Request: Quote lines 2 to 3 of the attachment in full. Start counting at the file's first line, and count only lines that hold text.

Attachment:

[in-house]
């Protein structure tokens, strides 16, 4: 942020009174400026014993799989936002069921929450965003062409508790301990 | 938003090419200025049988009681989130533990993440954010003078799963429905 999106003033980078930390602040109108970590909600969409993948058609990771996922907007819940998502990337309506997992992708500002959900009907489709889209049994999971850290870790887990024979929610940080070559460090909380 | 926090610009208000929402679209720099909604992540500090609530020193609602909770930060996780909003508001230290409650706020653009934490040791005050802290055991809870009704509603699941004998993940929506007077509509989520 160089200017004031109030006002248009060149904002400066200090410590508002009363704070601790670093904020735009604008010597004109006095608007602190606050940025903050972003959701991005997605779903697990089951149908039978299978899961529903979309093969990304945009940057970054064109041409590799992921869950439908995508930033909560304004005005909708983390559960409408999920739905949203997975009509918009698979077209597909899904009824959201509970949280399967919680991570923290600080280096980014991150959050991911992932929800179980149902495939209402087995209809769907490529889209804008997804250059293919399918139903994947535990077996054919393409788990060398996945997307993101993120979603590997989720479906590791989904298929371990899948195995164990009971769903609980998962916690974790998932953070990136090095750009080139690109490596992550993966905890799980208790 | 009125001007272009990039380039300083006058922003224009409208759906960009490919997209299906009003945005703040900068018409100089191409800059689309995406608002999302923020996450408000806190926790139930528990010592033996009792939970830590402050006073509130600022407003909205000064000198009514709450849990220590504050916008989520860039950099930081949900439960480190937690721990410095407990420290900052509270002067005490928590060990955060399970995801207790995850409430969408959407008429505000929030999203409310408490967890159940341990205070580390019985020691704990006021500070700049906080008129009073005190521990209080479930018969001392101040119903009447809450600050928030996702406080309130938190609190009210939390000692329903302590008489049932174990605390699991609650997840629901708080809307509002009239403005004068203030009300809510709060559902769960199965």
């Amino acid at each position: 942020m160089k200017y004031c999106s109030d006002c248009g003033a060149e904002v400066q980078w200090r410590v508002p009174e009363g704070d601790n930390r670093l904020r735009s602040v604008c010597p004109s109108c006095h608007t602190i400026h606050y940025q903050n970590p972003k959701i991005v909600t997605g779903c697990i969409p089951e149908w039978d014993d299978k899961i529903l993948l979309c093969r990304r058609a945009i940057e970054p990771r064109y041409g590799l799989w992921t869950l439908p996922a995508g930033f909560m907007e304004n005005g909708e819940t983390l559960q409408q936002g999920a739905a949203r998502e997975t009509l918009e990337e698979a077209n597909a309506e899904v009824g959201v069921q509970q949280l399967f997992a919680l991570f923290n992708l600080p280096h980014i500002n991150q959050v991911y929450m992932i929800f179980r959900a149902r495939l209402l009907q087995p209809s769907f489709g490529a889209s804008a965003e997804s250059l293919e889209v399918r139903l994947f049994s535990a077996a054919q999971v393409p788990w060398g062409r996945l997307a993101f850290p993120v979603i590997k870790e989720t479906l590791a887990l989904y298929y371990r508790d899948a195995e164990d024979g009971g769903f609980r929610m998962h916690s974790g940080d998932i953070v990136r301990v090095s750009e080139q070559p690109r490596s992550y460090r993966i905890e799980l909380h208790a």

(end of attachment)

């Protein structure tokens, strides 16, 4: 942020009174400026014993799989936002069921929450965003062409508790301990 | 938003090419200025049988009681989130533990993440954010003078799963429905 999106003033980078930390602040109108970590909600969409993948058609990771996922907007819940998502990337309506997992992708500002959900009907489709889209049994999971850290870790887990024979929610940080070559460090909380 | 926090610009208000929402679209720099909604992540500090609530020193609602909770930060996780909003508001230290409650706020653009934490040791005050802290055991809870009704509603699941004998993940929506007077509509989520 160089200017004031109030006002248009060149904002400066200090410590508002009363704070601790670093904020735009604008010597004109006095608007602190606050940025903050972003959701991005997605779903697990089951149908039978299978899961529903979309093969990304945009940057970054064109041409590799992921869950439908995508930033909560304004005005909708983390559960409408999920739905949203997975009509918009698979077209597909899904009824959201509970949280399967919680991570923290600080280096980014991150959050991911992932929800179980149902495939209402087995209809769907490529889209804008997804250059293919399918139903994947535990077996054919393409788990060398996945997307993101993120979603590997989720479906590791989904298929371990899948195995164990009971769903609980998962916690974790998932953070990136090095750009080139690109490596992550993966905890799980208790 | 009125001007272009990039380039300083006058922003224009409208759906960009490919997209299906009003945005703040900068018409100089191409800059689309995406608002999302923020996450408000806190926790139930528990010592033996009792939970830590402050006073509130600022407003909205000064000198009514709450849990220590504050916008989520860039950099930081949900439960480190937690721990410095407990420290900052509270002067005490928590060990955060399970995801207790995850409430969408959407008429505000929030999203409310408490967890159940341990205070580390019985020691704990006021500070700049906080008129009073005190521990209080479930018969001392101040119903009447809450600050928030996702406080309130938190609190009210939390000692329903302590008489049932174990605390699991609650997840629901708080809307509002009239403005004068203030009300809510709060559902769960199965």
């Amino acid at each position: 942020m160089k200017y004031c999106s109030d006002c248009g003033a060149e904002v400066q980078w200090r410590v508002p009174e009363g704070d601790n930390r670093l904020r735009s602040v604008c010597p004109s109108c006095h608007t602190i400026h606050y940025q903050n970590p972003k959701i991005v909600t997605g779903c697990i969409p089951e149908w039978d014993d299978k899961i529903l993948l979309c093969r990304r058609a945009i940057e970054p990771r064109y041409g590799l799989w992921t869950l439908p996922a995508g930033f909560m907007e304004n005005g909708e819940t983390l559960q409408q936002g999920a739905a949203r998502e997975t009509l918009e990337e698979a077209n597909a309506e899904v009824g959201v069921q509970q949280l399967f997992a919680l991570f923290n992708l600080p280096h980014i500002n991150q959050v991911y929450m992932i929800f179980r959900a149902r495939l209402l009907q087995p209809s769907f489709g490529a889209s804008a965003e997804s250059l293919e889209v399918r139903l994947f049994s535990a077996a054919q999971v393409p788990w060398g062409r996945l997307a993101f850290p993120v979603i590997k870790e989720t479906l590791a887990l989904y298929y371990r508790d899948a195995e164990d024979g009971g769903f609980r929610m998962h916690s974790g940080d998932i953070v990136r301990v090095s750009e080139q070559p690109r490596s992550y460090r993966i905890e799980l909380h208790a």